Bill Campbell’s last text from Luis F. DeLeon-Figueroa ended with the message, “I love you, Dad.”
“He’s been with us since he was seven,” Campbell, DeLeon-Figueroa’s foster father, said Friday. “The Army changed Luis in so many ways as far as discipline. Look at what he did. He became a Green Beret.”
DeLeon-Figueroa, 31, of Chicopee, was killed in action Wednesday in Afghanistan while serving with the 1st Battalion, 7th Special Forces Group (Airborne), from Eglin Air Force Base, Florida.
DeLeon-Figueroa had two children and a stepchild. Funeral arrangements have not yet been announced.
Also killed was another master sergeant, Jose J. Gonzalez, 35, of La Puente, California.
Friday would have been DeLeon-Figueroa’s birthday, which he shared with Bill and Lisa Campbell’s daughter Lindsey.
“He was part of our family and we were part of his family,” said Lisa Campbell, DeLeon-Figueroa’s foster mother. She recalled that DeLeon-Figueroa affectionately called her his “white Mom,” and called himself the family’s Puerto Rican brother.
“His grandmother basically raised him, and he always called her ‘Mom’ as well,” she said.
Master Sgt. Luis DeLeon-Figueroa, Chicopee Green Beret killed in action, remembered for good nature, perseverance at Chicopee High School
‘He always knew what he wanted to do. He got there,’ the high school’s principal said.
The relationship between DeLeon-Figueroa and the Campbells began when Bill Campbell was coaching his own sons on the Chicopee Braves Pop Warner youth football team.
One day at practice they heard a voice coming from a tree. It was Luis chirping away, heckling the players. He lived in the housing projects across the street from the practice field.
“Well, if you can talk so much, you must be pretty good. Why can’t you come out and join the team,” Bill Campbell recalled saying to the boy.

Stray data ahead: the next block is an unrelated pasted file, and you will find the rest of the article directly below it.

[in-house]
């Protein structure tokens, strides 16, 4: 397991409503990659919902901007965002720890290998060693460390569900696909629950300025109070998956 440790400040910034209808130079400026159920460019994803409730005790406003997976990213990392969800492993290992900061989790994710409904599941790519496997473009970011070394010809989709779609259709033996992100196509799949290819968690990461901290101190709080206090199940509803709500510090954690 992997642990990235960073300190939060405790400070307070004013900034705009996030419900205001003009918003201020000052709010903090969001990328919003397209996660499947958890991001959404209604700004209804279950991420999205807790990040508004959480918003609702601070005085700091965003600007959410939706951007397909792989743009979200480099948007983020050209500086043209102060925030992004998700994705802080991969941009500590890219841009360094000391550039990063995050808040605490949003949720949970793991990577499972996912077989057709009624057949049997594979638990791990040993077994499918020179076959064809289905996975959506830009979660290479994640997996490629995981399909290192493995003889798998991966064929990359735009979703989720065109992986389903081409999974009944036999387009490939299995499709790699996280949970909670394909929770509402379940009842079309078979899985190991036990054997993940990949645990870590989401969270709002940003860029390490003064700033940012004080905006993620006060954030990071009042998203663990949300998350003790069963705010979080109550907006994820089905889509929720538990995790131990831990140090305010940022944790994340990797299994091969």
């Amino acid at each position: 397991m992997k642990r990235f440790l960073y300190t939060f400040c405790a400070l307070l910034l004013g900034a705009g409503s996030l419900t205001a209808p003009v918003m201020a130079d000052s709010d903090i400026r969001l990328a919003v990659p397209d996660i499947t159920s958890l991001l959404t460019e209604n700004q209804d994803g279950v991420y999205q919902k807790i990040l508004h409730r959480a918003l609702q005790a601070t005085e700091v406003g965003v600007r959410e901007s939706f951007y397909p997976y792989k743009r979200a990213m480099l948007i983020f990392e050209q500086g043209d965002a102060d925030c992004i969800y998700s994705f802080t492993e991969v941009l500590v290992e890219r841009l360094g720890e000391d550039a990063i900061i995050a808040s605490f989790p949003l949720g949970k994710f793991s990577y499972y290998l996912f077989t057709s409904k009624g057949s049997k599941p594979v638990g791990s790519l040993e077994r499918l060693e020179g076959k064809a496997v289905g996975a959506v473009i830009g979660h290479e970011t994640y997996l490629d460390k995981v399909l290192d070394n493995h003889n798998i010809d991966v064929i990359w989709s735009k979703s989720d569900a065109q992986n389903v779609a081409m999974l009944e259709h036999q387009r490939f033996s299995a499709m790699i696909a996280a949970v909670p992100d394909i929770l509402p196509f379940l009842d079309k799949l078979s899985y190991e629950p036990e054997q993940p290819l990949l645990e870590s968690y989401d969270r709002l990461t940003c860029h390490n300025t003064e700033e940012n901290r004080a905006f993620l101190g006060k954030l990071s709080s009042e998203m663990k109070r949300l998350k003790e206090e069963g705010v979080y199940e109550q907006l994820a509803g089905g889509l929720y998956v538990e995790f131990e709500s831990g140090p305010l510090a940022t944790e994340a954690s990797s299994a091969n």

DeLeon-Figueroa did, becoming a star running back and middle linebacker. But he was a tough, undisciplined kid and a handful for the grandmother who was raising him.
He got close the Campbells, often sleeping over after practice.
When he was 13, the Campbells went through the legal process of becoming his foster parents.
“He loved being around us,” Lisa Campbell said.
Bill Campbell said the family gave DeLeon-Figueroa a sense of discipline and of structure — two things he craved both with them and in the Army.
“He didn’t have traditions,” Bill Campbell said. “He never went to cut down a Christmas tree.”
Lisa Campbell recalled DeLeon-Figueroa singing, loudly, in the shower to the 1980s patriotic tune “Proud to be an American” as a way of annoying his newfound siblings.
As high school continued, Bill Campbell said DeLeon-Figueroa worried about letting him down because his academic record was spotty. He also worried that his grandmother needed him.
He went back to her, but kept contact with the Campbells. After he dropped out, he went to night school to get his diploma. But he didn’t know what a good next step would be.
Bill Campbell said he encouraged DeLeon-Figueroa to join the Army.
“He knew what the service would give to him,” he said. “It made him a man. He found a family in the Army.”
Bill Campbell said his son called him when he was about to enter training for the Green Berets.
“He said he was scared,” he said. “Luis wasn’t scared of much.”
He also recalls the triumphant phone call when DeLeon-Figueroa successfully completed the training and realized the dream of joining the military’s Special Forces.
“At that last reenlistment, we talked,” Bill Campbell said. “I told him that this is who he is: ‘We want you to have that 20-year career.’”
Their last communication was a few months ago, after the death of Bill Campbell’s mother, a woman who’d been another grandmother to DeLeon-Figueroa.
The text came back from DeLeon-Figueroa a few days later.
“I love Nanny and I love you, Dad,” he said.
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